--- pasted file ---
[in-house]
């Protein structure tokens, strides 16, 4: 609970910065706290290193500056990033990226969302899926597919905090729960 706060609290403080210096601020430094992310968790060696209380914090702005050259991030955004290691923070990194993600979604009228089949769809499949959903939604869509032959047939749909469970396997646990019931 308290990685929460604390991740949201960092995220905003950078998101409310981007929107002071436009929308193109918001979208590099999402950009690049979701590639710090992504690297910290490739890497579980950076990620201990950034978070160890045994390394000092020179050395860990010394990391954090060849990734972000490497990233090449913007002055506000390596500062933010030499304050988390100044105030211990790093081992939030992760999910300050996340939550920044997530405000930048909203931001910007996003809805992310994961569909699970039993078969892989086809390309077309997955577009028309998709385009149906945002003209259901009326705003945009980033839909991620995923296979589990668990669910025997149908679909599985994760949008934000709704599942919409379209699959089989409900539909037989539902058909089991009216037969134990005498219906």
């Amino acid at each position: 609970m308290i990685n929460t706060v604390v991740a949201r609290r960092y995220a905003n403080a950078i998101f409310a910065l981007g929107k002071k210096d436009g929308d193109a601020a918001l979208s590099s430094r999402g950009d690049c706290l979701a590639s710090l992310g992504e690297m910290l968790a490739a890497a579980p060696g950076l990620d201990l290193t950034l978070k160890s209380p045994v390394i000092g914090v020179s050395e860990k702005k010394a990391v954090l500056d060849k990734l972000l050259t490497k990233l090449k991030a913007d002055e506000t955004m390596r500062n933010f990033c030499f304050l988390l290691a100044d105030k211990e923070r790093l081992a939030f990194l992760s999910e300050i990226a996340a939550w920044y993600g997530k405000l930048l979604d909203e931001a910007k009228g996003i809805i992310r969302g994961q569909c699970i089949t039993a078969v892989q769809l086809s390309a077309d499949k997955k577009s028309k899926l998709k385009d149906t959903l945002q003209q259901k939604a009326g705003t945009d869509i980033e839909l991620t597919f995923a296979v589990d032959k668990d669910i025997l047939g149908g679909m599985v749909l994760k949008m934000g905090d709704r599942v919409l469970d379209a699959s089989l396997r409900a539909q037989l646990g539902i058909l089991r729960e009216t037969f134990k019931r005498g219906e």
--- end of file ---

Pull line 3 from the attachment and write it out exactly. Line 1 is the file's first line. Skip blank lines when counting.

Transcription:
């Amino acid at each position: 609970m308290i990685n929460t706060v604390v991740a949201r609290r960092y995220a905003n403080a950078i998101f409310a910065l981007g929107k002071k210096d436009g929308d193109a601020a918001l979208s590099s430094r999402g950009d690049c706290l979701a590639s710090l992310g992504e690297m910290l968790a490739a890497a579980p060696g950076l990620d201990l290193t950034l978070k160890s209380p045994v390394i000092g914090v020179s050395e860990k702005k010394a990391v954090l500056d060849k990734l972000l050259t490497k990233l090449k991030a913007d002055e506000t955004m390596r500062n933010f990033c030499f304050l988390l290691a100044d105030k211990e923070r790093l081992a939030f990194l992760s999910e300050i990226a996340a939550w920044y993600g997530k405000l930048l979604d909203e931001a910007k009228g996003i809805i992310r969302g994961q569909c699970i089949t039993a078969v892989q769809l086809s390309a077309d499949k997955k577009s028309k899926l998709k385009d149906t959903l945002q003209q259901k939604a009326g705003t945009d869509i980033e839909l991620t597919f995923a296979v589990d032959k668990d669910i025997l047939g149908g679909m599985v749909l994760k949008m934000g905090d709704r599942v919409l469970d379209a699959s089989l396997r409900a539909q037989l646990g539902i058909l089991r729960e009216t037969f134990k019931r005498g219906e």